IMF urges Europe to do more to tackle recession

PARIS (Reuters) - Europe should take bolder steps to fix its banks and better coordinate national policies to improve the region’s chances of shaking off recession during the course of 2010, the International Monetary Fund said on Tuesday.

A report from the Washington-based agency, which has provided economic rescue funds for emerging market European countries hit hardest by the global financial crisis, stressed the need for Europe to adopt policies that helped west and east.

“Europe is facing the economic storm of a lifetime and it urgently needs to weatherproof its institutions,” Marek Belka, head of the IMF’s European department, said in prepared remarks on the publication, which he was presenting in Paris.

The report expands on IMF analysis and policy advice, though its call for more interest rate cuts and other less conventional support steps from central banks does not take into account last week’s European Central Bank decision to cut euro zone rates to 1.0 percent and embark on covered bond purchases.

Cut-off date for the text of the publication was April 15, an IMF official said.

The report repeats the macroeconomic forecasts contained in the IMF’s April 22 World Economic Outlook.

It foresees deep recession in 2009 and flat to sub-zero growth for 2010 as a whole despite a pickup that should take place as long as government measures are effective. It sees both advanced and emerging economies in deep contractions in 2009 but the emerging market region returning to growth for 2010 as a whole while advanced economies still struggle, if much less so than this year.

The IMF said fiscal stimulus should continue in 2010 and focus on infrastructure and direct transfers rather than tax breaks and subsidies for companies and consumers.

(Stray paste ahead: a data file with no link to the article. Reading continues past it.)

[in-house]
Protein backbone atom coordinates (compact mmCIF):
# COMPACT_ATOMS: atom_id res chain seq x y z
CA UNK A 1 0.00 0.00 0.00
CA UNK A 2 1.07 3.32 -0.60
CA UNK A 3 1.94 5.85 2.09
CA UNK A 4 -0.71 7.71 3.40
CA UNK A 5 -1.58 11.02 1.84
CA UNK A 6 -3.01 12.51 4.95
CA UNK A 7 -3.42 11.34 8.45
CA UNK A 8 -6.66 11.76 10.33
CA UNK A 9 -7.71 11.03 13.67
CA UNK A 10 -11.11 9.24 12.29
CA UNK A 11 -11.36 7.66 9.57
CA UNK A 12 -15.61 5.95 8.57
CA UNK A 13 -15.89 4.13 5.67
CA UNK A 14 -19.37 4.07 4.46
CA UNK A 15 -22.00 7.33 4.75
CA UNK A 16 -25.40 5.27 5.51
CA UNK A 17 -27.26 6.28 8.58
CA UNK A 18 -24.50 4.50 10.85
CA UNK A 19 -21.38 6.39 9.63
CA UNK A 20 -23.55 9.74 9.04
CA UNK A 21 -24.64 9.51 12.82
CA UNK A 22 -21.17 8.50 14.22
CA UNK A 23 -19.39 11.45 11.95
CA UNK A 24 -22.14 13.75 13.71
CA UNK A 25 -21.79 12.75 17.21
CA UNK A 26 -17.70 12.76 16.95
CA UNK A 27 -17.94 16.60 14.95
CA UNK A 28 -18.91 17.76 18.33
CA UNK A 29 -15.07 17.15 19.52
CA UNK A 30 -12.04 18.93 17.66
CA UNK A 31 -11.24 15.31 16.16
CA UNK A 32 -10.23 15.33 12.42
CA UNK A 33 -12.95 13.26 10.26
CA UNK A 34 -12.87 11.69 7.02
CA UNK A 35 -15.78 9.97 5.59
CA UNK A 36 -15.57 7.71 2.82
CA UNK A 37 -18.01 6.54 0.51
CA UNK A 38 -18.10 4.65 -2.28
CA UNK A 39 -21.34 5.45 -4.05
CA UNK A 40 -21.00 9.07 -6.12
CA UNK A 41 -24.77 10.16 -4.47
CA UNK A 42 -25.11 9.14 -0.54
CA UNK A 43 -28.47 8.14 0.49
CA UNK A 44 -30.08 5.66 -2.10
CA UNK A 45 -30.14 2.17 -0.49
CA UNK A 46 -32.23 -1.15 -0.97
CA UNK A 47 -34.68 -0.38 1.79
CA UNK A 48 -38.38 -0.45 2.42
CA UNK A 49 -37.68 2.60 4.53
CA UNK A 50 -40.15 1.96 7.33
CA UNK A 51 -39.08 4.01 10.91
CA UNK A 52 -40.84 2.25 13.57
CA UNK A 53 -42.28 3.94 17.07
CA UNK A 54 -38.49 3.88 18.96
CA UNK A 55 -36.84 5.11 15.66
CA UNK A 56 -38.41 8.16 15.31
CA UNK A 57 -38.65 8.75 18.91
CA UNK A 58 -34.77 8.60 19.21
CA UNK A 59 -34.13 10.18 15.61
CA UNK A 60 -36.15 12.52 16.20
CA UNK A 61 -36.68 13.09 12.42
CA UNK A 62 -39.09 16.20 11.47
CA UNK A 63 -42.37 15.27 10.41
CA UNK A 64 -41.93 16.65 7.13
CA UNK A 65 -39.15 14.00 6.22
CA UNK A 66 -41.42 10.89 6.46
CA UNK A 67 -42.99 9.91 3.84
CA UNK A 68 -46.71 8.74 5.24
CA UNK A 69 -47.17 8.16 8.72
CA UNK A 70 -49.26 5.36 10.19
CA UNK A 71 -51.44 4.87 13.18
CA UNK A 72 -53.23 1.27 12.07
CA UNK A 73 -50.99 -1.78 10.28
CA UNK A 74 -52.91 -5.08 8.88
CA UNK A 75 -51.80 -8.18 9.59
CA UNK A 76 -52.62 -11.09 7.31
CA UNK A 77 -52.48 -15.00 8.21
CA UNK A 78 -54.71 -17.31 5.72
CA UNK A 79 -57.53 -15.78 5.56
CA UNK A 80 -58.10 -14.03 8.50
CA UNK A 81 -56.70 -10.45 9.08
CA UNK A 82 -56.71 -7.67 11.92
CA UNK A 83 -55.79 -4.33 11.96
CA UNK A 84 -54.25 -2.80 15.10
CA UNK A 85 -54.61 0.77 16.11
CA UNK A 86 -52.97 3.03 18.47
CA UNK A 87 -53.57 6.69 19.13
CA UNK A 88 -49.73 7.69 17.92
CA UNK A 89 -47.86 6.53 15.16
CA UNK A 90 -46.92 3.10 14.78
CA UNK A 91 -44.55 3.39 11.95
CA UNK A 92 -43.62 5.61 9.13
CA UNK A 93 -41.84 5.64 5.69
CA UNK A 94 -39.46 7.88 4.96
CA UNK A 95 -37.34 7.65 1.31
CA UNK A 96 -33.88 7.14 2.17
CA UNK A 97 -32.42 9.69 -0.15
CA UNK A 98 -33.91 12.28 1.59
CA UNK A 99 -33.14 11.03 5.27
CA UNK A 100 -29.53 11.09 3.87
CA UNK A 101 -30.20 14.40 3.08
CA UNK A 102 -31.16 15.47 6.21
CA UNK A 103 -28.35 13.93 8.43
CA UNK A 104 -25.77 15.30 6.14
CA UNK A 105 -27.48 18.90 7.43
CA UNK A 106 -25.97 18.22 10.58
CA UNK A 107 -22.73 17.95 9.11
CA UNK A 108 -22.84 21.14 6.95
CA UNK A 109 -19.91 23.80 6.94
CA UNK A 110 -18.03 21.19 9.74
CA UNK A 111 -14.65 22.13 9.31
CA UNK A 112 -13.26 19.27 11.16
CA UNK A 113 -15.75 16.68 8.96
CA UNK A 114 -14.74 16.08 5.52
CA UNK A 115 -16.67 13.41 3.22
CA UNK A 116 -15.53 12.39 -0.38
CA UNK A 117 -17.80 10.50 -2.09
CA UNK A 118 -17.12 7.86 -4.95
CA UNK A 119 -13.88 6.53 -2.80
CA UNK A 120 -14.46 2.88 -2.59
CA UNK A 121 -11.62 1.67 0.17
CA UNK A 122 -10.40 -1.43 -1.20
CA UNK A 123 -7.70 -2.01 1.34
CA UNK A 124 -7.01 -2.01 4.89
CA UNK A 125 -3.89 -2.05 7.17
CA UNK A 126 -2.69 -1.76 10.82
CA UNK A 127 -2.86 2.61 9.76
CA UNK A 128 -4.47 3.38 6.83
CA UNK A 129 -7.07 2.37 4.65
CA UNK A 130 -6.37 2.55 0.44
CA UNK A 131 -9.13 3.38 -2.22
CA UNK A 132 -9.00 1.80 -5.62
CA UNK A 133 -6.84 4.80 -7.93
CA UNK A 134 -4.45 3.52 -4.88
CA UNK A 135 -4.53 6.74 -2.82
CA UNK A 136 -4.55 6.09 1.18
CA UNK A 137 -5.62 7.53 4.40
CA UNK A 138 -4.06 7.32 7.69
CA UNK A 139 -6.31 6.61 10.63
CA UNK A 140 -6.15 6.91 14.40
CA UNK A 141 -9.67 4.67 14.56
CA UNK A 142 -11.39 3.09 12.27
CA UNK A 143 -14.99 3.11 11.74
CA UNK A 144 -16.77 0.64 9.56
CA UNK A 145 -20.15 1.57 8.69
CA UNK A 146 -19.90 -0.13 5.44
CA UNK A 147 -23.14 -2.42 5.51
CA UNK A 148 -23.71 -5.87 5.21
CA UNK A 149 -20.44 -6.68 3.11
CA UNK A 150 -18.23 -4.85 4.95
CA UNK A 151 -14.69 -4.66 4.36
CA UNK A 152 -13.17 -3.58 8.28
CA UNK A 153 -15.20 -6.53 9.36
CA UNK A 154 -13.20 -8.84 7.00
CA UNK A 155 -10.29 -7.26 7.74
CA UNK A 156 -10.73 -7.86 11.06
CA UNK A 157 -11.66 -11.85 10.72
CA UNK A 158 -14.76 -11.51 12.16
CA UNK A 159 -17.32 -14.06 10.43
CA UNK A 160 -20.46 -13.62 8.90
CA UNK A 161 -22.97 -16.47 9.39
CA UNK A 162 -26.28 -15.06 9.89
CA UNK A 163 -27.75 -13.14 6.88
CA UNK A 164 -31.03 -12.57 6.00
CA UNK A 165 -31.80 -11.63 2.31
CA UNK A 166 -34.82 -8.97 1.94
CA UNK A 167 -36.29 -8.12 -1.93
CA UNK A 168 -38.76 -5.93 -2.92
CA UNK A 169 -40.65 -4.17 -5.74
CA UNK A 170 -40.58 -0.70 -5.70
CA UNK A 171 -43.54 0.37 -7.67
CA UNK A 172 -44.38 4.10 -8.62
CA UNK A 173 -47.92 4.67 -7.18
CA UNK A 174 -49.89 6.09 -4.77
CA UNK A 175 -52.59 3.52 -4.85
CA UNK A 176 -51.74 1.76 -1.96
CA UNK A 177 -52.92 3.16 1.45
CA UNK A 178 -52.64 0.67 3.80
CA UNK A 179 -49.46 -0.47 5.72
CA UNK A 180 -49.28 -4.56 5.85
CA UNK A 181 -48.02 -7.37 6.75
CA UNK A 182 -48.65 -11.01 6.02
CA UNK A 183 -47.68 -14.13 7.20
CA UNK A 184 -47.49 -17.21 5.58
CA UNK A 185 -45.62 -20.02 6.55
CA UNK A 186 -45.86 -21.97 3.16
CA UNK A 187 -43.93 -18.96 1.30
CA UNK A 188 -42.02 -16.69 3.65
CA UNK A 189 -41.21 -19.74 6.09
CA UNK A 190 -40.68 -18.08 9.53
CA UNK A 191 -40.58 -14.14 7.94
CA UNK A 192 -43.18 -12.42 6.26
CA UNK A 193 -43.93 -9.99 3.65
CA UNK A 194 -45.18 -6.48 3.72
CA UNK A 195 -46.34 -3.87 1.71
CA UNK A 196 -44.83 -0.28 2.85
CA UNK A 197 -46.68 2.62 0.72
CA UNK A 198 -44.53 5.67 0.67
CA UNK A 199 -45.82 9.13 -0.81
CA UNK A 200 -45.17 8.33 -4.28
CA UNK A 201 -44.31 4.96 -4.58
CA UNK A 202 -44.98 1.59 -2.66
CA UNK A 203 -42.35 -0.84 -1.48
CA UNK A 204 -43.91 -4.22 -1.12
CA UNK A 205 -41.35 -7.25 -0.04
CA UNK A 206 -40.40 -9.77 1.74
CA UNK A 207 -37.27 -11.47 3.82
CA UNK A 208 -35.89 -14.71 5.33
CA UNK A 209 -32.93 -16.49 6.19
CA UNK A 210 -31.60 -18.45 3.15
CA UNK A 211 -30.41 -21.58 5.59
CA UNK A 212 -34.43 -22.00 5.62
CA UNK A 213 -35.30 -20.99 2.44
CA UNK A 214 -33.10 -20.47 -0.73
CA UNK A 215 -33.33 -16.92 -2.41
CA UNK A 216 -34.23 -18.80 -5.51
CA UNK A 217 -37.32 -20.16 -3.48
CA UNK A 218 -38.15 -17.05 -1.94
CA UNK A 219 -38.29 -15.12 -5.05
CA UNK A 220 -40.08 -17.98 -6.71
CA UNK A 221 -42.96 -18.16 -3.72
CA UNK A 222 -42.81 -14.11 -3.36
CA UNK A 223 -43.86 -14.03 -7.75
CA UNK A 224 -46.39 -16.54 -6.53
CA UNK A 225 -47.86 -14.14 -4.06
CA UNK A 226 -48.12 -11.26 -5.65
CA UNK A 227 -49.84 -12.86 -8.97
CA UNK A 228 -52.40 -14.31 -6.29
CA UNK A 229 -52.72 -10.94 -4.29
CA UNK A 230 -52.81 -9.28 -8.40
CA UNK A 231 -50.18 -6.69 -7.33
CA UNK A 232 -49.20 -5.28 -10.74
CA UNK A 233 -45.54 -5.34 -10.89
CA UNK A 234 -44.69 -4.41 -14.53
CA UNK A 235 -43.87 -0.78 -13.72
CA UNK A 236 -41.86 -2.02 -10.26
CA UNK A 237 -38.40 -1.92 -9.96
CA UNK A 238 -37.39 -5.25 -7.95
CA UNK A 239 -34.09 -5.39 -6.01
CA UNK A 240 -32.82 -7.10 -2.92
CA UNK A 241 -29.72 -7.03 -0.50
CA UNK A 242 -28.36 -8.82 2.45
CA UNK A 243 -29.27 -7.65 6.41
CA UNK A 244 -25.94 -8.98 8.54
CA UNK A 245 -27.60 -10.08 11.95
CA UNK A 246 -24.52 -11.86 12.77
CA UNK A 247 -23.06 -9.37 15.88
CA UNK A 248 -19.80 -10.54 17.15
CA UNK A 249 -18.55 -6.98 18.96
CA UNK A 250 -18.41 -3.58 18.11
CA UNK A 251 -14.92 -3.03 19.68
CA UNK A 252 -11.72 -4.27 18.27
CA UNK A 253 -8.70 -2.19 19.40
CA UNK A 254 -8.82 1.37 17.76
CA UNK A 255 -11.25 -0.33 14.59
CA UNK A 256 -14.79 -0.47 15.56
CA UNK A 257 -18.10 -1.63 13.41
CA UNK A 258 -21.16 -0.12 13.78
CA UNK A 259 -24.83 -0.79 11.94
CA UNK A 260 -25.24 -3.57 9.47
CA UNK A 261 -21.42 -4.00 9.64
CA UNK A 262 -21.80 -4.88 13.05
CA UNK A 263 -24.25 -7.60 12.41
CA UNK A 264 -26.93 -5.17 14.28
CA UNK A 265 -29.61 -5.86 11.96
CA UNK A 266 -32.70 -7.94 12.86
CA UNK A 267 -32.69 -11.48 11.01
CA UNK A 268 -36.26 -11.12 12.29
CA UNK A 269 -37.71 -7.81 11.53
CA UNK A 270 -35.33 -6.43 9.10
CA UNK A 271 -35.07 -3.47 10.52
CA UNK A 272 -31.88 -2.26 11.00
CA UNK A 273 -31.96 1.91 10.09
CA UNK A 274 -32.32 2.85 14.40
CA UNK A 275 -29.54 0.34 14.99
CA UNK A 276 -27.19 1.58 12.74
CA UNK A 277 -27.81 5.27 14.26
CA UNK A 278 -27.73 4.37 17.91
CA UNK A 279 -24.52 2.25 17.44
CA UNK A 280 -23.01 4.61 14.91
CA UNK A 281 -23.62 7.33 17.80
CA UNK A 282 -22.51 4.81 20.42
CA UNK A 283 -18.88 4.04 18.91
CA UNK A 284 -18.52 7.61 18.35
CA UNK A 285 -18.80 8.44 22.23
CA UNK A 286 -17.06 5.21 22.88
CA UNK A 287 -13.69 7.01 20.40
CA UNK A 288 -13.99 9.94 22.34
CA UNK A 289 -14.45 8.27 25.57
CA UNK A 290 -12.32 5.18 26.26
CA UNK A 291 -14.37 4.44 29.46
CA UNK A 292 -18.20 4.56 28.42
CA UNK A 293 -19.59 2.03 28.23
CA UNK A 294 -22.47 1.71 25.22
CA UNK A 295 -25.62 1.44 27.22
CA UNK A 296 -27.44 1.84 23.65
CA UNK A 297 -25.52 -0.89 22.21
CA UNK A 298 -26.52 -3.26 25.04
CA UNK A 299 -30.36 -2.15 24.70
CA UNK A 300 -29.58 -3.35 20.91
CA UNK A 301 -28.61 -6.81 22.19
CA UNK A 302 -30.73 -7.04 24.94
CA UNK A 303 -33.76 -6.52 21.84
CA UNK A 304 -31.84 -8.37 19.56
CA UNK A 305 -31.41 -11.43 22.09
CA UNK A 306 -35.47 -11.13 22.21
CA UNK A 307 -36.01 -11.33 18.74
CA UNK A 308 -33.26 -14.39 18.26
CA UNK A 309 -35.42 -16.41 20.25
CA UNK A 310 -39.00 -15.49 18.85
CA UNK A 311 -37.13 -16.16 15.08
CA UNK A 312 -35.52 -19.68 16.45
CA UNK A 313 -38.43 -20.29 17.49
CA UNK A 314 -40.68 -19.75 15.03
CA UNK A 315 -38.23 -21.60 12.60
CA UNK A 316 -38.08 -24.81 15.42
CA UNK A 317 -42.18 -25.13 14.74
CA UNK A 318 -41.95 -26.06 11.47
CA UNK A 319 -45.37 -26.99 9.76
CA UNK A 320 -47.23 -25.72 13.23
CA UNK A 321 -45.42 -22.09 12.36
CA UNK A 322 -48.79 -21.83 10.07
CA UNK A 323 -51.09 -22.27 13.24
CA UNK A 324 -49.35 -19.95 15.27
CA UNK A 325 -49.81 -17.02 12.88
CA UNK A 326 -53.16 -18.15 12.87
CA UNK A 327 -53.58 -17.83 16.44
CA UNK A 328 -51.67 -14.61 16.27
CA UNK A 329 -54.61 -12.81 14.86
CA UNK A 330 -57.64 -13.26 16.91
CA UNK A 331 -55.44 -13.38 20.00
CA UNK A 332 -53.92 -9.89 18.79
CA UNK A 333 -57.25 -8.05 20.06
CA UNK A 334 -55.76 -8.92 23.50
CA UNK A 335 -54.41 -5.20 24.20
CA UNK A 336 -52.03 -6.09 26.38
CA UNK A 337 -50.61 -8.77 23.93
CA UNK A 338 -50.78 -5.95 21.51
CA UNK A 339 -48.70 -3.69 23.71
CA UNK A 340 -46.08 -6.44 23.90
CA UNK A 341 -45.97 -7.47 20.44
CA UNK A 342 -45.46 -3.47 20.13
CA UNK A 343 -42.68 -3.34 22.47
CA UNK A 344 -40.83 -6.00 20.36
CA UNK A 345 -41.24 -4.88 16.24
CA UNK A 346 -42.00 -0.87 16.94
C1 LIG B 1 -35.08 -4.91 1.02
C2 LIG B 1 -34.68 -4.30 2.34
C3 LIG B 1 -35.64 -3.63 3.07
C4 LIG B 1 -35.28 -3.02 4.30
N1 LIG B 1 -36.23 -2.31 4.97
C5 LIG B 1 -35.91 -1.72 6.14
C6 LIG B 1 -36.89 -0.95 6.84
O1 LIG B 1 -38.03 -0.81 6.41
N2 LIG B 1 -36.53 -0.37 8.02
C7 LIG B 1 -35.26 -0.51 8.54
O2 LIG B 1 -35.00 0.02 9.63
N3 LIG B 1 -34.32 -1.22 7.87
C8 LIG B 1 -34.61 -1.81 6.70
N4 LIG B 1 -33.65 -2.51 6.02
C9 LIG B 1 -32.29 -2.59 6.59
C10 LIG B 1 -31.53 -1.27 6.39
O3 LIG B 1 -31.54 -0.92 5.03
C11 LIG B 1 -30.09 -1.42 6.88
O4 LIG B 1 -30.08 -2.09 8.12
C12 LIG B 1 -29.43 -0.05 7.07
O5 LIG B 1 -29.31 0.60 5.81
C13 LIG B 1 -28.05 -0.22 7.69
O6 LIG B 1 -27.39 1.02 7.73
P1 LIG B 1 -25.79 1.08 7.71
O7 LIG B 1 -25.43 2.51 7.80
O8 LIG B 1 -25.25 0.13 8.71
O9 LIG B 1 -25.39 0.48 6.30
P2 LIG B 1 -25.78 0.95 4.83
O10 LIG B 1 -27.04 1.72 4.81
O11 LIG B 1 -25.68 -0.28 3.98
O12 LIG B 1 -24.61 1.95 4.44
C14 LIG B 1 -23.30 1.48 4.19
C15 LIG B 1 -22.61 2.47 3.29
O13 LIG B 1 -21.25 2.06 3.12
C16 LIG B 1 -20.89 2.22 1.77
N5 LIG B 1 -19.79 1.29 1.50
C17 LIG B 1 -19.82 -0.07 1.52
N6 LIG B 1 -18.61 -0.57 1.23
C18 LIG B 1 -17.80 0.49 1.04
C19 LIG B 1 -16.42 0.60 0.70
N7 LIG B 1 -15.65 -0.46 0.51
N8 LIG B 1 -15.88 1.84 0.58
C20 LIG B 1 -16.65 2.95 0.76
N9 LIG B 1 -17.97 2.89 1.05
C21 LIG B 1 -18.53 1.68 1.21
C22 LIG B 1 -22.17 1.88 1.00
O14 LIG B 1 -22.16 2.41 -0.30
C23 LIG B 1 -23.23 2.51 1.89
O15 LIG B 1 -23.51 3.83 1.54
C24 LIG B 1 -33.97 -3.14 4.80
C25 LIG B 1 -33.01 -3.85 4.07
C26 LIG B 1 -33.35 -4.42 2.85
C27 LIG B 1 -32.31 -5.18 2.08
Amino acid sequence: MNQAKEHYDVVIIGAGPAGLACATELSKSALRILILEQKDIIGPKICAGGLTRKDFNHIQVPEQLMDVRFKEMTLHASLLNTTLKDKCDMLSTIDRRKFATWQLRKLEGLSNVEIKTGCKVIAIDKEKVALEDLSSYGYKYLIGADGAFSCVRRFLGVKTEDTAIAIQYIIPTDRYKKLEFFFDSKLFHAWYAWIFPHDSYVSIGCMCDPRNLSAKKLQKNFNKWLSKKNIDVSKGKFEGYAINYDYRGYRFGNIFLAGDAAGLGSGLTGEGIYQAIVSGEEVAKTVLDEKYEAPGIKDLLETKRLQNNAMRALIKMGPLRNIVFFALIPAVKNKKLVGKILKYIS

“Crisis measures, regulatory, and supervisory actions have been unhelpfully diverse especially in Europe’s well-integrated financial sector,” the IMF said.

“But coordination is also at a premium when it comes to macroeconomic policies, where the sustainability of fiscal efforts needs to be secured and support for Emerging Europe systematically stepped up.”

The report and Belka in his accompanying remarks kept up the IMF’s demands for more convincing efforts to clean up the banking system.

“Trust in the financial system has yet to be restored,” he said. The IMF said bolder, coordinated efforts were needed to ensure proper loss recognition and ring fencing of toxic assets at banks.

For emerging economies, “potential debt-servicing difficulties and disruptive exchange rate movements should be pre-empted with the involvement of EU institutions, and of the IMF where needed, by extending currency swap lines for emerging markets and clarifying the road maps for euro adoption,” the report said.

Belka said the region’s deep recession was in line with the trend elsewhere when viewed on a gross domestic product per capita basis.

At a time when markets are clinging to the hope that the worst may already be over, the IMF remained cautious.

“Even assuming more forceful policy actions, the downturn is likely to last until early 2010, and the subsequent recovery is expected to be gradual.

“Inflation is expected to fall to very low levels in many countries, but outright deflation is likely to be avoided,” the IMF said.

“The risks around this overall economic scenario, however, still remain tilted to the downside ... With low inflation, consumers could regain confidence earlier, but continued weak global demand could lengthen and deepen the recession.”

Editing by Ruth Pitchford